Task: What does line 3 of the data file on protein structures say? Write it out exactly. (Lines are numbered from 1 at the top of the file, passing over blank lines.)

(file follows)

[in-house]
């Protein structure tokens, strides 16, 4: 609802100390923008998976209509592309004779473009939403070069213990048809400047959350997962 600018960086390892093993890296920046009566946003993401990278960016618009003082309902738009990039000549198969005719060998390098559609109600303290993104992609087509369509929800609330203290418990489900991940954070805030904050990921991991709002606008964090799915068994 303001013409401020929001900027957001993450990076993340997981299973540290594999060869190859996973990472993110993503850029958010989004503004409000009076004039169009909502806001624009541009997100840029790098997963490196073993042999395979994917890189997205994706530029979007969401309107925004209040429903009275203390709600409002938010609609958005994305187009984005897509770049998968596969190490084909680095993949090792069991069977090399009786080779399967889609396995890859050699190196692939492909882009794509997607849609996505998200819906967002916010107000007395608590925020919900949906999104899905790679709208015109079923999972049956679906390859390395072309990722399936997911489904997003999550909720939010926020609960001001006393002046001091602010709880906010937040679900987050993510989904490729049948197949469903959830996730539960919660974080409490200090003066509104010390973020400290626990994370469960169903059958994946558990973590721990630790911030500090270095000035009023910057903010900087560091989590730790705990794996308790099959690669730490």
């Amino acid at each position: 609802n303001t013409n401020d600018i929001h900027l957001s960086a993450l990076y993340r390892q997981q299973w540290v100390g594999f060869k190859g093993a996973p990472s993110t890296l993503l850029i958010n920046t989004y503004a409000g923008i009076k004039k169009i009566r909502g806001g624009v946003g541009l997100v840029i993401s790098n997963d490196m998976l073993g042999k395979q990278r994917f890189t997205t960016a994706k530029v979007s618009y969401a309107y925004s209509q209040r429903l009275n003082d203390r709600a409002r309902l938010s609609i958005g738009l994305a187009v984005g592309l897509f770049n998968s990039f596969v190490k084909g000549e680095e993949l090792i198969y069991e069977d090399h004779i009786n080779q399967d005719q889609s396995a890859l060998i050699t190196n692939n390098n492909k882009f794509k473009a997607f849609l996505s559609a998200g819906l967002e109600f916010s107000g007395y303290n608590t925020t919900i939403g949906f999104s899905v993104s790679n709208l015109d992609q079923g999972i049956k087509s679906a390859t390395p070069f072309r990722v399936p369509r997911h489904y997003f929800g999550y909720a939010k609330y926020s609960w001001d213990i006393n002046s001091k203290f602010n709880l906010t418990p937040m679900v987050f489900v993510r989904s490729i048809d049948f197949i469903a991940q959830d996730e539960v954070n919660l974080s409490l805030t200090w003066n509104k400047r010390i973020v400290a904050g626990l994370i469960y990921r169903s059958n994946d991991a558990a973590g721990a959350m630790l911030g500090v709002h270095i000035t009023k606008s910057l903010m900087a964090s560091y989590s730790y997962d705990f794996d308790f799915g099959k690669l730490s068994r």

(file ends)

């Amino acid at each position: 609802n303001t013409n401020d600018i929001h900027l957001s960086a993450l990076y993340r390892q997981q299973w540290v100390g594999f060869k190859g093993a996973p990472s993110t890296l993503l850029i958010n920046t989004y503004a409000g923008i009076k004039k169009i009566r909502g806001g624009v946003g541009l997100v840029i993401s790098n997963d490196m998976l073993g042999k395979q990278r994917f890189t997205t960016a994706k530029v979007s618009y969401a309107y925004s209509q209040r429903l009275n003082d203390r709600a409002r309902l938010s609609i958005g738009l994305a187009v984005g592309l897509f770049n998968s990039f596969v190490k084909g000549e680095e993949l090792i198969y069991e069977d090399h004779i009786n080779q399967d005719q889609s396995a890859l060998i050699t190196n692939n390098n492909k882009f794509k473009a997607f849609l996505s559609a998200g819906l967002e109600f916010s107000g007395y303290n608590t925020t919900i939403g949906f999104s899905v993104s790679n709208l015109d992609q079923g999972i049956k087509s679906a390859t390395p070069f072309r990722v399936p369509r997911h489904y997003f929800g999550y909720a939010k609330y926020s609960w001001d213990i006393n002046s001091k203290f602010n709880l906010t418990p937040m679900v987050f489900v993510r989904s490729i048809d049948f197949i469903a991940q959830d996730e539960v954070n919660l974080s409490l805030t200090w003066n509104k400047r010390i973020v400290a904050g626990l994370i469960y990921r169903s059958n994946d991991a558990a973590g721990a959350m630790l911030g500090v709002h270095i000035t009023k606008s910057l903010m900087a964090s560091y989590s730790y997962d705990f794996d308790f799915g099959k690669l730490s068994r």